19 December 2014

12 Days of Anime: Inari, Konkon, Koi Iroha.

Early this year, there was a little series about a girl named Fushimi Inari, a curious and generous kami named Uka-no-mitama (also known as Inari), and the girl's wish to change - to love - and be loved.
It was called "Inari Kon Kon Koi Iroha", a title very loosely rendered as "Inari, Transform - the Alphabet of Love" (my own render, not official), which was a bit of a long title. Funimation in their simulcast shortened it to "Inari Kon Kon", but subtitled it into English and made the videos accessible via streaming on their website.

So I watched it.
The best way to describe it is as a Shinto magical girl series: the girl Inari has long had a fondness for the local shrine she grew up near. And one day, she's having a bad day - the boy she has a crush on doesn't notice her, her friends don't seem to understand  - and she sees a little fox-pup in danger. She rescues the fox-pup, not thinking much of it, but the fox-pup turns out to be a divine messenger - the messenger of Uka-no-mitama, a kami of fortune and harvest known better as Inari. In thanks, the kami grants some of her own power to the girl, the girl Inari, the girl can transform into any human shape she wants - whether it's the girl next door, a classmate of hers, or a businesswoman. But also due to the kami giving some of her power, the girl and the kami are linked - and the rest of the kami don't quite approve or know what to make of things. It was a generous gesture on the kami Uka-no-mitama's part, but what does it mean for the girl Inari - or Uka-no-mitama - or the other kami? Let alone the relationships they have with each other and with their friends? And will Uka-no-mitama, captivated by the human world, have a friend?
Turned out this series was airing right when Kill La Kill was finishing, so it provided a wonderful break from the over-the-top bloody nature of Kill la Kill; it's sweet, and seeing Uka-no-mitama being captivated by things like video games and how humans live gets a bit adorable. 

But as someone who likes hearing about spins on folklore, this was a series that I was immediately attached to: not only is it, like Eccentric Family in 2013, a series that examines humans and kami and yokai, but in this case it examines the beloved kami of Inari and re-imagines key kami like Amaterasu as well. To what end, other than a story? Who knows. When this was coming out, just like with Kill la Kill, there were some shakeups with the secrecy bills in Japanese politics, as well as the far-right nationalistic contingent in Japan; right now, there has been a snap election called, with very little change aside from the notably interesting fact that the Japan Communism Party now has enough seats in the Diet to submit bills. Is Japan reaching back to its old stories and re-imagining where they fit? Who knows.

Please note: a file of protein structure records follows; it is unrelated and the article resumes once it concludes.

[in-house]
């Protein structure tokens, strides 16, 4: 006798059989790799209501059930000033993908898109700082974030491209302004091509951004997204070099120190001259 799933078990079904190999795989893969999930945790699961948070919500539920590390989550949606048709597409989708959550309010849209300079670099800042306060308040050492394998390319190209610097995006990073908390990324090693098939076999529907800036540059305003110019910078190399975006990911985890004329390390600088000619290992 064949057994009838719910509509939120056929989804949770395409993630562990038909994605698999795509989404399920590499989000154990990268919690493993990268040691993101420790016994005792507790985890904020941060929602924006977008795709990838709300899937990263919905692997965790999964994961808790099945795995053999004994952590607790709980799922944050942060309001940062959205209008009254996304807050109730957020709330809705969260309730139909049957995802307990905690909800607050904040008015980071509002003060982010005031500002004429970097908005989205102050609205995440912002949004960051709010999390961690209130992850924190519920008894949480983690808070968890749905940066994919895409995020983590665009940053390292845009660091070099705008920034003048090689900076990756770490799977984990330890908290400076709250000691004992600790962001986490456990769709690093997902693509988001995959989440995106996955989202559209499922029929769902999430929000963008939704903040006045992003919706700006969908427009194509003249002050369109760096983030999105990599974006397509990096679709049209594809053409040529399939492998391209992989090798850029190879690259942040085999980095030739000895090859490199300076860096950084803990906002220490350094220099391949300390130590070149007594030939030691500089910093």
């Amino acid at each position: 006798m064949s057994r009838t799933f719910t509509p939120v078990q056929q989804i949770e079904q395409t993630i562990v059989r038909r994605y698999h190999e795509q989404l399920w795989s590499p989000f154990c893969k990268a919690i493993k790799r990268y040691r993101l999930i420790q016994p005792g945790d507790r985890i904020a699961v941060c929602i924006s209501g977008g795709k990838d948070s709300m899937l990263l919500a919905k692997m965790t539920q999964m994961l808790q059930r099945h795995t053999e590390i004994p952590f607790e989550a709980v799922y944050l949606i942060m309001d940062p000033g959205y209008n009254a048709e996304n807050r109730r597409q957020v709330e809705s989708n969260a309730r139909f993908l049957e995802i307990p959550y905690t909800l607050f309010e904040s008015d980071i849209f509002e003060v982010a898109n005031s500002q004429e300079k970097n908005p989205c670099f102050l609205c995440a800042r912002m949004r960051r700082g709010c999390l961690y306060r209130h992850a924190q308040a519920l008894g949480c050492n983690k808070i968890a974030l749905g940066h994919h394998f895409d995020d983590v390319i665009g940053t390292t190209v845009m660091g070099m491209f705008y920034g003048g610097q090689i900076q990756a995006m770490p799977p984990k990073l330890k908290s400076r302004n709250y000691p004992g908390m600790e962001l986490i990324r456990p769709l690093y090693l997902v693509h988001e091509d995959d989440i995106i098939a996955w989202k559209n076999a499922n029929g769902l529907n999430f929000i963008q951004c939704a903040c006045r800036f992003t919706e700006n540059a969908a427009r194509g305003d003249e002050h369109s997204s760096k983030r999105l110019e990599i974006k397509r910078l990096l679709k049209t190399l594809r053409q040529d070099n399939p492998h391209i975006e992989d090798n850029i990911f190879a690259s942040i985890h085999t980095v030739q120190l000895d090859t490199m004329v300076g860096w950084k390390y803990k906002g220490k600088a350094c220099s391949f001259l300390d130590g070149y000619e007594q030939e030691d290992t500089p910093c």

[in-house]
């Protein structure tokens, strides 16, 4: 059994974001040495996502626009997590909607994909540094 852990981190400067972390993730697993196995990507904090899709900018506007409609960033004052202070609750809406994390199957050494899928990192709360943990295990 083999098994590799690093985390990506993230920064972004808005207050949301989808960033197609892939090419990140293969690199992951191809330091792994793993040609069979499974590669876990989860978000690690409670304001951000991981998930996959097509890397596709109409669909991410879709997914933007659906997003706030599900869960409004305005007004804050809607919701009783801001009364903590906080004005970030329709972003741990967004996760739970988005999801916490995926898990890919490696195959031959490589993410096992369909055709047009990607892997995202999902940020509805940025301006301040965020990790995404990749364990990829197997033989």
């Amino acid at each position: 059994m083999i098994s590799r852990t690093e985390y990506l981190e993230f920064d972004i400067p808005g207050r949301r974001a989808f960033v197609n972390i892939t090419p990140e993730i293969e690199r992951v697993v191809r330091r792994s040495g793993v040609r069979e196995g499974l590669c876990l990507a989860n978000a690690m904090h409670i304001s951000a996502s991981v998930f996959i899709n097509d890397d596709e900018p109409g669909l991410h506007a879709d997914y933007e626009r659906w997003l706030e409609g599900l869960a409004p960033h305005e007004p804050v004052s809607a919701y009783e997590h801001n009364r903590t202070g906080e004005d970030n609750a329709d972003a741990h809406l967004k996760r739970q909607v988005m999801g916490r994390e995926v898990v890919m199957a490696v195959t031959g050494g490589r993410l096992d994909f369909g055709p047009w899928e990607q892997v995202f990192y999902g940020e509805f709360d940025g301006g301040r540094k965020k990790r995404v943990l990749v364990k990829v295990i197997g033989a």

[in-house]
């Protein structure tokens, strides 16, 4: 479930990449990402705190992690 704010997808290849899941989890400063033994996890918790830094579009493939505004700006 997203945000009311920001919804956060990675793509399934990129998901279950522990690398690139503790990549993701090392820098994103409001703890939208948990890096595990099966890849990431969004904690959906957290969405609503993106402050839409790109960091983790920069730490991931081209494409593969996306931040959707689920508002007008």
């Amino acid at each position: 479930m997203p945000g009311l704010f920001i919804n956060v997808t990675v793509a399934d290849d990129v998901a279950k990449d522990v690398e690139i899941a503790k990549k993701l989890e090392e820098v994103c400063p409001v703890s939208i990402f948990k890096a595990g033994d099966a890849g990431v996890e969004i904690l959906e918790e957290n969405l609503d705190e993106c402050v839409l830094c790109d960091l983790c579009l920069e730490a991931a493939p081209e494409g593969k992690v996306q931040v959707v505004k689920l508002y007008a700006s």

As for me personally when I watched it... well, I like Inari. And Charles, god bless him, made time for us to sit down and watch some of it in between analysis of Kill la Kill when I told him about it offhandedly. It felt like the magic you read about Christmas being like, the fuzzy warm feeling of familiarity mixed with imagination: the elf is in a different place, or the cookies are baked a bit differently, or your favorite blanket and hot cocoa (with a book, of course) seems like a great way to spend an evening, or seeing your favorite coffee shop do their seasonal lattes again. It felt like coming back to something I've loved since I was little, even though in the case of Inari Konkon and many of those holiday associations, I never really experienced them in the first place. It's a nostalgia and hope and it's strange to try and unravel it, so I don't. I didn't even want to analyze this anime much, I just wanted to sit and enjoy the little personal dramas of the characters as winter eased back into spring. Like the girl Inari, I too have felt not at home in my own body; like the kami Uka-no-mitama here, I too have wanted to do good things for others, only to wonder about my own happiness.

Under the title "Inari Kon Kon", this is available via Funimation here: http://www.funimation.com/shows/inari-kon-kon/videos

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